In Progress
Unit 1, Lesson 1
In Progress

Minimum Viable Method

Is there such a thing as a method that is too small? Is it worth it to extract a method just to satisfy a guideline like the Law of Demeter? These are the questions we’ll explore in this episode.

Video transcript & code

My friend Sam Livingston-Gray was kind enough to bring this snippet of code to my attention the other day:

def crm_owner_id_present?
  crm_owner_id.present?
end

The name of this predicate method is crm_owner_id_present?. Its implementation consists of taking the crm_owner_id attribute, and asking it if it is present?. Which, in Ruby on Rails, is a way of checking if an attribute is both non-nil and non-blank.

The question that arises when looking at this code is this: does this method have any reason for existing?

Let's imagine some code where this method might be called. It might look something like this:

if crm_owner_id_present?
  # do something that requires a CRM owner
end

We ask whether the current object has a CRM owner ID attribute set, and if so we perform some action which requires this attribute.

What would this code look like in the absence of the method in question? Not very different:

if crm_owner_id.present?
  # do something that requires a CRM owner
end

So what might have been the impetus for creating this method in the first place?

def crm_owner_id_present?
  crm_owner_id.present?
end

Perhaps this method comes from a codebase in which the developers have tried to strictly observe the so-called "Law of Demeter". The Law of Demeter has been stated a few different ways, but in essence what it says is that a single object method shouldn't know about more than a single layer of another object type's internal structure.

To get a concrete idea of what this means, let's imagine some code that clearly violates the Law of Demeter.

if crm_owner.account.user_name == "bob"
  # do something bob-specific
end

Here, in a single if statement, we navigate from the current object's crm_owner to an associated account object and then access the user_name field inside the account object.

This is a two-layer deep navigation of an external type. The method in which this code is found is now implicitly tied to the structure of a crm_owner object and its associations. If that structure chantges, this code will break.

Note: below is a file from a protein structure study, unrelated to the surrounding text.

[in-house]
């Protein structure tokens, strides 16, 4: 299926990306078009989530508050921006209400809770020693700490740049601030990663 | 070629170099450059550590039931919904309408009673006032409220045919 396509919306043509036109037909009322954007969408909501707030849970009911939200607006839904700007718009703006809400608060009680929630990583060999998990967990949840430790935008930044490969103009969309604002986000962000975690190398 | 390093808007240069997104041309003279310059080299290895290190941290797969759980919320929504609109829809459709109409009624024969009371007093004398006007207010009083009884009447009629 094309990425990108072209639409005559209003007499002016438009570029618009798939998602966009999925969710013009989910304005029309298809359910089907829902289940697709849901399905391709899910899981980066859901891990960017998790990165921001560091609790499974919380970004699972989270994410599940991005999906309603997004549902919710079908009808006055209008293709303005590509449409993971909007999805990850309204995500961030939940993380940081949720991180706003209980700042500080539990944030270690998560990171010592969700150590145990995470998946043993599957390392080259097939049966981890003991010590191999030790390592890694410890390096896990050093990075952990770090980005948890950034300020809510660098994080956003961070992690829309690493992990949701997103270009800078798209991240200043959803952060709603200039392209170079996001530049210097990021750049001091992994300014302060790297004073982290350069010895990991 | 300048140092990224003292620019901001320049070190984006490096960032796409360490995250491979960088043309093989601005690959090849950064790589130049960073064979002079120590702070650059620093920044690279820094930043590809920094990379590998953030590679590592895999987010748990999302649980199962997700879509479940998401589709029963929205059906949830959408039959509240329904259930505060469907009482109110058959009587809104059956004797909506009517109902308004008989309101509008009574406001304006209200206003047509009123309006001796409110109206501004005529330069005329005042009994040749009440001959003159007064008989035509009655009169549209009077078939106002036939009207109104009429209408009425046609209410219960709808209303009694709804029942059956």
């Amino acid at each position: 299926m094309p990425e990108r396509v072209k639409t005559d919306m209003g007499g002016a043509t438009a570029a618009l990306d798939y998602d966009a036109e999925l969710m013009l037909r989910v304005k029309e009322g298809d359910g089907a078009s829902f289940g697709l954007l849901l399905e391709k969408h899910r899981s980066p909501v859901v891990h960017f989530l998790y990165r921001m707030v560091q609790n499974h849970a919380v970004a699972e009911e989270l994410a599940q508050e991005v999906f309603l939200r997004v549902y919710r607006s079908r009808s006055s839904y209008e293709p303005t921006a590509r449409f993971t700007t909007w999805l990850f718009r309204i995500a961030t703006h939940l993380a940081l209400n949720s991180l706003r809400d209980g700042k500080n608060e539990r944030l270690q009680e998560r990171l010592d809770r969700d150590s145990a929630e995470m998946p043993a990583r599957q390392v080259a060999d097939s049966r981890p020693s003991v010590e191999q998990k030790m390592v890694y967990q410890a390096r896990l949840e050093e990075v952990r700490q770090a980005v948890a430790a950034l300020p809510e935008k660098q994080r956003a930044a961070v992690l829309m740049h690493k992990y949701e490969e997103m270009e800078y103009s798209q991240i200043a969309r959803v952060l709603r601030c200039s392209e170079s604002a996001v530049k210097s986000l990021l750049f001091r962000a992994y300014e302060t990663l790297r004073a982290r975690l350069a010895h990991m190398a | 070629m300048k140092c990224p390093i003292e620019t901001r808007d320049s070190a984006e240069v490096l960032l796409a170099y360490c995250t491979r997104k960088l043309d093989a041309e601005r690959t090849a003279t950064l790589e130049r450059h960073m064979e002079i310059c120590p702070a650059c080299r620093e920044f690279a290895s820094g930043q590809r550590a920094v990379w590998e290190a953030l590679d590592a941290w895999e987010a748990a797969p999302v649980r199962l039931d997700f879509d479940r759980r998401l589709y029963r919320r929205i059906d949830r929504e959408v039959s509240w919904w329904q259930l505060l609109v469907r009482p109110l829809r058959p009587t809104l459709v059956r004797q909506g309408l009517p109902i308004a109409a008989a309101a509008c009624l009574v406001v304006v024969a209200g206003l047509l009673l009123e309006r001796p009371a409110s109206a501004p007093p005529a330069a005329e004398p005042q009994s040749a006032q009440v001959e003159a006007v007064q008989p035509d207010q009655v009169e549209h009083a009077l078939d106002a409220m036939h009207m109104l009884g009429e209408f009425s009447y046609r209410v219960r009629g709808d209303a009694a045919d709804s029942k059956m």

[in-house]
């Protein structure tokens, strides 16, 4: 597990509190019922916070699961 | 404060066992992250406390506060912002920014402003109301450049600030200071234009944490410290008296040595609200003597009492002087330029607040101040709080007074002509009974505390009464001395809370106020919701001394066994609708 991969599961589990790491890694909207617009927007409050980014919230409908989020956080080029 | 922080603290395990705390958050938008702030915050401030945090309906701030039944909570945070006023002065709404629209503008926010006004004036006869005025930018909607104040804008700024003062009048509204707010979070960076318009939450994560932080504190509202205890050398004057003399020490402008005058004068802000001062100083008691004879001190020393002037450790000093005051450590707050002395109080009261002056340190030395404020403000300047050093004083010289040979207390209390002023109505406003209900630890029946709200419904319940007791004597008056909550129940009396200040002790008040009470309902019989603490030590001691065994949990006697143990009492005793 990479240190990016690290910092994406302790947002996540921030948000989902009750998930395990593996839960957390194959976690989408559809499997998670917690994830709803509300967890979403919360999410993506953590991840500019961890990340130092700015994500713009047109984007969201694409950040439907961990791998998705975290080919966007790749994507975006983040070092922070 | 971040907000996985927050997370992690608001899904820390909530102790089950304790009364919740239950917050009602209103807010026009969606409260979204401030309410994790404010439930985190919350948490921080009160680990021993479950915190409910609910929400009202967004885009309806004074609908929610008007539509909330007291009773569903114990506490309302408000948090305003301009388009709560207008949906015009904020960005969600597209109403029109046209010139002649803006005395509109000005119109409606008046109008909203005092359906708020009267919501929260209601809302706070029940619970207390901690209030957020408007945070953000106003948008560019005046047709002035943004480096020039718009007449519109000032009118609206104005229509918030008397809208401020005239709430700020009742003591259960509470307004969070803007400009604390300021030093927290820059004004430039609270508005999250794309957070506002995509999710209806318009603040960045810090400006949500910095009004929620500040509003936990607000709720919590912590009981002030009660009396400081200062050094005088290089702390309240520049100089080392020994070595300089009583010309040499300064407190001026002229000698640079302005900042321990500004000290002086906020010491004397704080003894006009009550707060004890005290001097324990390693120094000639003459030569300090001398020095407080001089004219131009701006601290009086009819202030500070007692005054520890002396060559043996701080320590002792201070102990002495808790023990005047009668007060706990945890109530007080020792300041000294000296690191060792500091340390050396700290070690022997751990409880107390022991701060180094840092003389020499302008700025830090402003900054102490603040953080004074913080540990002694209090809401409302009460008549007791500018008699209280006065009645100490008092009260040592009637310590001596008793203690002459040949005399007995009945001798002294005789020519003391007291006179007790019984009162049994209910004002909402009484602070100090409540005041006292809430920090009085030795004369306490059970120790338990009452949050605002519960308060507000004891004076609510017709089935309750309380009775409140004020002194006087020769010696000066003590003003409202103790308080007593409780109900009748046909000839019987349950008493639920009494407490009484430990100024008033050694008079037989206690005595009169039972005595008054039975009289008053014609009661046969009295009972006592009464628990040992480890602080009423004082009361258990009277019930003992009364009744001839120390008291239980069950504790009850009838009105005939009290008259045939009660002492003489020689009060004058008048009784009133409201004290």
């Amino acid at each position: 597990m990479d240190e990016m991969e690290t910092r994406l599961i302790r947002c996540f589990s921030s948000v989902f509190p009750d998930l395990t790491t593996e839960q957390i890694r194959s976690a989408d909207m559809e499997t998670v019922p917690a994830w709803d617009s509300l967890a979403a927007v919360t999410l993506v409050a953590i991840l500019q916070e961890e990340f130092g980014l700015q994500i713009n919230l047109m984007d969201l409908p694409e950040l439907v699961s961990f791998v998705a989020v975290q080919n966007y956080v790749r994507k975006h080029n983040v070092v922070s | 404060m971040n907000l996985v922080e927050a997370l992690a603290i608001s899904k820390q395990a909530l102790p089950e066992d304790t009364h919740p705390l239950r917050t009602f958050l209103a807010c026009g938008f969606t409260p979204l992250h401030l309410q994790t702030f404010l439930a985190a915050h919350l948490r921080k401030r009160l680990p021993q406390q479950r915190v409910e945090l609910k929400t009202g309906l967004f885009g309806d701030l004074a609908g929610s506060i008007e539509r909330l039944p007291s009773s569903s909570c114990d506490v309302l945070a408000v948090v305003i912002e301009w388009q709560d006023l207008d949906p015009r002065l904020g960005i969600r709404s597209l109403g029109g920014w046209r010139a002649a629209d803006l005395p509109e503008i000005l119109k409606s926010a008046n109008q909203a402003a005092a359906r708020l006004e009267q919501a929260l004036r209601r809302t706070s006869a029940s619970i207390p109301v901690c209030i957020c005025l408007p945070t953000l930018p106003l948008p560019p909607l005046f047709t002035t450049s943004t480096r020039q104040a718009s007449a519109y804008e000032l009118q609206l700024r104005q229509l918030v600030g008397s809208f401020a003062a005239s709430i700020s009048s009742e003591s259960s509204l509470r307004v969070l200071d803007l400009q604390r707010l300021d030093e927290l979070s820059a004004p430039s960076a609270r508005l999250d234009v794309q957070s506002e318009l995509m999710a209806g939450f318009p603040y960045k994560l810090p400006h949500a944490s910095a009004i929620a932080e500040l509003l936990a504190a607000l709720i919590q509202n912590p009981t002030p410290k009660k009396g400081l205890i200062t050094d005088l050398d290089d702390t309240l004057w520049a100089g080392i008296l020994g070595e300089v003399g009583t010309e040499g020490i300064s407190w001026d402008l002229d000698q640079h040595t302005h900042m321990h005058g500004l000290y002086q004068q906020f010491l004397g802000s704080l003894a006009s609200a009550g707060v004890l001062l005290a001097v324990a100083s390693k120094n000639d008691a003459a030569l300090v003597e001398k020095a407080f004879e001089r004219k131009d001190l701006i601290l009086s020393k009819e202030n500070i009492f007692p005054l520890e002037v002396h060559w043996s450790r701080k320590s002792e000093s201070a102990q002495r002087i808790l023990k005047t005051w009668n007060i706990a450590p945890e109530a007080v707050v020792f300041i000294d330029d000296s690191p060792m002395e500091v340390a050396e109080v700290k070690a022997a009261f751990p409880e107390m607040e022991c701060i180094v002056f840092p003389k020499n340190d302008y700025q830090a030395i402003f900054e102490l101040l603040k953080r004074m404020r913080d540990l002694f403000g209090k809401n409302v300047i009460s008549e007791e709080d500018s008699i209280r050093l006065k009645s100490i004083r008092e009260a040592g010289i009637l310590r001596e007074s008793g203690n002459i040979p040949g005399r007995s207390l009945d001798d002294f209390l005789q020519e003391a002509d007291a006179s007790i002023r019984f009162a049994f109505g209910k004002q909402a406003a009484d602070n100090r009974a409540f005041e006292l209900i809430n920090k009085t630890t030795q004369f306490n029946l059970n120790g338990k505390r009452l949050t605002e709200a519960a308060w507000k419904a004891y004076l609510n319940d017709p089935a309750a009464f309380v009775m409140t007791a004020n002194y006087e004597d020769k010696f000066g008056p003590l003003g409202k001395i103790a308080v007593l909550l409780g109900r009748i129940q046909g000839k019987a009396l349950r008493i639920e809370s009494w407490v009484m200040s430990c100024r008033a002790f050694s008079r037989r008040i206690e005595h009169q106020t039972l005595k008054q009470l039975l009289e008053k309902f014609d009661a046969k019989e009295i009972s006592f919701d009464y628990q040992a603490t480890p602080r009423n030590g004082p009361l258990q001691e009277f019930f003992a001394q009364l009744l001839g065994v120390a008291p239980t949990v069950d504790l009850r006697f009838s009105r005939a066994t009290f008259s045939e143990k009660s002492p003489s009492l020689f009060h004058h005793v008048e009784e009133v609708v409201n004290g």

In this case, we might decide to satisfy the Law of Demeter, and isolate potential breakage, by defining new methods to encapsulate this structural navigation.

def crm_owner_account
  crm_owner.account
end

def crm_owner_name
  crm_owner_account.user_name
end

Each of these methods deals with a single level of structural navigation. So long as we are careful to use these methods everywhere, in place of spelling out the whole path to the information we need, then we'll be able to fix any future breakage caused by a structure change by updating just one method.

Now let's go back to our original imaginary if-statement.

if crm_owner_id.present?
  # do something that requires a CRM owner
end

This code represents only a single layer of navigation: taking the crm_owner_id attribute, and asking if it is present. But beyond that, consider the type of object we are dealing with here.

The Law of Demeter is all about limiting one object's coupling to external types which might change structure out from under it. So what type of object are we expecting in this case?

This appears to be an ActiveRecord ID field, which means that it's probably going to contain either an integer or nil. But more importantly, what message are we sending to the attribute? We're sending the present? message.

What object responds to this message? As you may know if you're used to working with Rails, the ActiveSupport library adds this message to the base Object type. Which means it's available on every object in the system.

require "active_support"
require "active_support/core_ext"
nil.present?                     # => false
"".present?                      # => false
"banana".present?                # => true
123.present?                     # => true

In effect, the only "external type" we are depending on here is Object. And Object is implicitly already a dependency of any code we write. Depending on methods available to any Object doesn't violate the Law of Demeter no matter how deeply we chain the calls.

So is there any justification for this method?

def crm_owner_id_present?
  crm_owner_id.present?
end

In its present form, I'd be hard-pressed to find one. However, that doesn't necessarily mean that this little method shouldn't exist. As we saw in Episode 101, it can be quite useful to clarify code by defining intention-revealing messages. With a change in name, this method goes from redundant, to explanatory:

def has_crm_owner?
  crm_owner_id.present?
end

When we use the method in context, it now makes the calling code read more clearly:

if has_crm_owner?
  # do something that requires a CRM owner
end

The moral of this story is twofold: first, when applying guidelines such as the Law of Demeter, it's important to understand the intent of the rule. Rather than just robotically applying heuristics to identify and fix violations.

And second: there is no such thing as a method that's "too small"… so long as it contributes to the clarity of the code context in which it is used.

Happy hacking!